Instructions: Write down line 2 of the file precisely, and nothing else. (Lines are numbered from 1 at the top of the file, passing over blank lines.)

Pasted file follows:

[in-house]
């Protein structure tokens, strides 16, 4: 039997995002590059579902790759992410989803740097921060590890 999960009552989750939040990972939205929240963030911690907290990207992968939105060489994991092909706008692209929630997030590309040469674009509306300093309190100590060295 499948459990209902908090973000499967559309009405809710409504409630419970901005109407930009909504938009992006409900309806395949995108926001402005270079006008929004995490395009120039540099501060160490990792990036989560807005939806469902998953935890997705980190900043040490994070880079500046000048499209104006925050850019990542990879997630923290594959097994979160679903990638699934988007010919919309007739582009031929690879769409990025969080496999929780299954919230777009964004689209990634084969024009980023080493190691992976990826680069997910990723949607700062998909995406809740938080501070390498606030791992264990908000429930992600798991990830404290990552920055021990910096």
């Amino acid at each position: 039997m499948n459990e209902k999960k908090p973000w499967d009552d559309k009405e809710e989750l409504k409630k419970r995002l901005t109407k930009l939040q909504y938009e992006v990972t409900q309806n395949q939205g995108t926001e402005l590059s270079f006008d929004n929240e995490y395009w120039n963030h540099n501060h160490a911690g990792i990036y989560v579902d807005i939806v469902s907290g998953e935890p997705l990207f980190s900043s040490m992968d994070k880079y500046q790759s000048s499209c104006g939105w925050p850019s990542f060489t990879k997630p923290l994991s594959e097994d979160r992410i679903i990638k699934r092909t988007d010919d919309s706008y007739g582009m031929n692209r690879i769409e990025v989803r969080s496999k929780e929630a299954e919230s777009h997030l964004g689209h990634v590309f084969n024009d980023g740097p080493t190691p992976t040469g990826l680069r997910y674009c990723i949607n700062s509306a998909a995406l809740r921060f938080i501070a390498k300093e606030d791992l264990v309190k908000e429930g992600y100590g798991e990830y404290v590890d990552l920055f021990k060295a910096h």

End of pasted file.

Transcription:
């Protein structure tokens, strides 16, 4: 039997995002590059579902790759992410989803740097921060590890 999960009552989750939040990972939205929240963030911690907290990207992968939105060489994991092909706008692209929630997030590309040469674009509306300093309190100590060295 499948459990209902908090973000499967559309009405809710409504409630419970901005109407930009909504938009992006409900309806395949995108926001402005270079006008929004995490395009120039540099501060160490990792990036989560807005939806469902998953935890997705980190900043040490994070880079500046000048499209104006925050850019990542990879997630923290594959097994979160679903990638699934988007010919919309007739582009031929690879769409990025969080496999929780299954919230777009964004689209990634084969024009980023080493190691992976990826680069997910990723949607700062998909995406809740938080501070390498606030791992264990908000429930992600798991990830404290990552920055021990910096």